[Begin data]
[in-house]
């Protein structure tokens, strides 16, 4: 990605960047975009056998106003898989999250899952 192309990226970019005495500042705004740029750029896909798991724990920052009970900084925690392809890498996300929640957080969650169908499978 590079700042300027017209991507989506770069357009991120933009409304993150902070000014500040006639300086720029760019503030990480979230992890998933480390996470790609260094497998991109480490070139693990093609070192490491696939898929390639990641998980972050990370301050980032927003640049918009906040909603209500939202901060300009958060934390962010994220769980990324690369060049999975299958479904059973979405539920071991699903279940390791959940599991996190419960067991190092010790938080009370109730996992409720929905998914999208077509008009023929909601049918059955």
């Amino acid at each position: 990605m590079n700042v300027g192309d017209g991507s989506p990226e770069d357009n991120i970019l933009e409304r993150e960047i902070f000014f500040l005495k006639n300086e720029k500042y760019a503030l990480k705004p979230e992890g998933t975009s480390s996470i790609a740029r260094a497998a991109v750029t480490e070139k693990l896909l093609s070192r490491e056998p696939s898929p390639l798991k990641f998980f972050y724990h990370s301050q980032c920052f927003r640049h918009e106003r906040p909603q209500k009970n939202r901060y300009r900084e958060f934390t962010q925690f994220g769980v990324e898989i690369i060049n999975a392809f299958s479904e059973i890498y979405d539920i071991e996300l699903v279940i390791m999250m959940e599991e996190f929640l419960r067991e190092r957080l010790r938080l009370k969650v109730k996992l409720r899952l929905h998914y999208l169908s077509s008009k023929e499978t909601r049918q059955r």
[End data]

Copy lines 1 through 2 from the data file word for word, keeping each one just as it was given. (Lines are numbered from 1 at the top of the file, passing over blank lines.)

[in-house]
């Protein structure tokens, strides 16, 4: 990605960047975009056998106003898989999250899952 192309990226970019005495500042705004740029750029896909798991724990920052009970900084925690392809890498996300929640957080969650169908499978 590079700042300027017209991507989506770069357009991120933009409304993150902070000014500040006639300086720029760019503030990480979230992890998933480390996470790609260094497998991109480490070139693990093609070192490491696939898929390639990641998980972050990370301050980032927003640049918009906040909603209500939202901060300009958060934390962010994220769980990324690369060049999975299958479904059973979405539920071991699903279940390791959940599991996190419960067991190092010790938080009370109730996992409720929905998914999208077509008009023929909601049918059955």